No Medium melds Linda Rondstadt’s tender command with Crazy Horse-esque exploration for the most powerful country-rock barn burner in recent memory – vulnerability, twang and brawn fused in an elegant dance.
Guests Brian Eno, Nick Cave (on pellucid piano) and cellist Vincent Ségal add further depth to arrangements that never intrude, yet are nonetheless striking. What lingers is that vivid voice, as heroically time-worn as the effigy of Shelley’s “Ozymandias”.
He tells a sad story but one enlivened by his skills as a guitarist, his expressiveness as a singer and his insights as a lyricist ... Every song has at least one line that will stop you in your tracks, some songs two or three.
There’s not a single predictable second to be found on Cavalcade.
It's a clever trick: blending specific details straight from memoir with the eloquence of hindsight and, where needed, a pinch of wilful fiction, finding points of universal connection amid all the personal nostalgia.
Black Encyclopedia... is less abrasive but no less urgently meaningful, a fusion of experimental hip-hop, soul, poetry and jazz-etched beatscapes that ebbs and flows around the concept of an Afrofuturist universe.
On ...Last Of The Great Thunderstorm Warnings, we hear The Besnard Lakes make a very contemporary take on psychedelic music; wise to rock history but not in thrall to it, more interested in asking the big questions than senselessly adding to the canon.
An album of differing intensities, of gentle revelations. Its varying recording quality reflects the length of time it took to assume its final shape — Shade changes spaces as often as moods.
BRM's second is a dazzling stylistic display on which Aaron Dessner and Justin Vernon are joined by talented friends whose pristine singing rubs against Vernon's treated vocals and glitchy grooves to consistently throw off sparks.
A step forward from 2018’s The Morning Star, Axacan finds the Virginian exploring new contexts for his Primitive American guitar music.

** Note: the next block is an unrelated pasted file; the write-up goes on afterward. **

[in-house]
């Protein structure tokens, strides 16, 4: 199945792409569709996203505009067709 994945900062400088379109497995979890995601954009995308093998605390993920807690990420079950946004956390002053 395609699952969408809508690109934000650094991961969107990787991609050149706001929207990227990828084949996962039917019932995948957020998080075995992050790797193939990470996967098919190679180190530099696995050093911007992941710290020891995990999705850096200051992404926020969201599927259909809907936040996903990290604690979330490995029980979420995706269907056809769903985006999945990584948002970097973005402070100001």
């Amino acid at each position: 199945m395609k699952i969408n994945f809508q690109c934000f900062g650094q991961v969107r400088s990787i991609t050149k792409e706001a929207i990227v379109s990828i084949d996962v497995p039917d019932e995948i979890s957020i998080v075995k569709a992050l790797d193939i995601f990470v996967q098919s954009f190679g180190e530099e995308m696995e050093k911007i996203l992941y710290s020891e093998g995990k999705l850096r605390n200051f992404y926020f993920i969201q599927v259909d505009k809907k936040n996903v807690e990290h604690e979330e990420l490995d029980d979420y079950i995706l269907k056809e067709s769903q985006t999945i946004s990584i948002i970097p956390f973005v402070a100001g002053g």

It is also the most emotionally mature and fully realised work Gillespie has delivered in years, laying rainy, soulful, impassioned vocals over sumptuously old-school chansons clothed in vintage orchestrally country-rock arrangements.
Fortunately, My Morning Jacket .... is frequently thrilling, and its pilfering from America's classic rock catalogue — including The Allman Brothers, The Doobie Brothers, Creedence Clearwater Revival, The Band and Crazy Horse - is affectionate and celebratory.
I Know I'm Funny haha could have been made by no-one else but Faye Webster.
For all its exotic genesis, The Nearer The Fountain, More Pure The Stream Flows is soaked in a peculiar English melancholy.
It's a story-in-instalments country record, and brilliantly realised.
Marrying post-rock, folk and electronic beats, complete with poetic tales of love, death and sex, the album captures life’s pendulum swing between beauty and bleakness.
With its organic, relaxed feel and experimental boldness, Barnett's third may be her finest album todate.
Rousing, rueful andvery funny: one of their best yet.
It would be foolish to wish away what we have — Endless Arcade exists, and it's excellent, with enchanting melodies, emotional depth and a few unexpected evolutions.
A clear case of natural evolution, rather than calculated reinvention — and a record that opens a fresh chapter in Walker's story.
The 20-year-old punctuates beautifully languid, trip-hoppy vignettes witha voice redolent of Martina Topley-Bird and a neat line in spoken-word poetic musings.
To keep that hunger alive, you need to feed it with new inspirations. What you can hear on Fat Pop is the reciprocation of that care.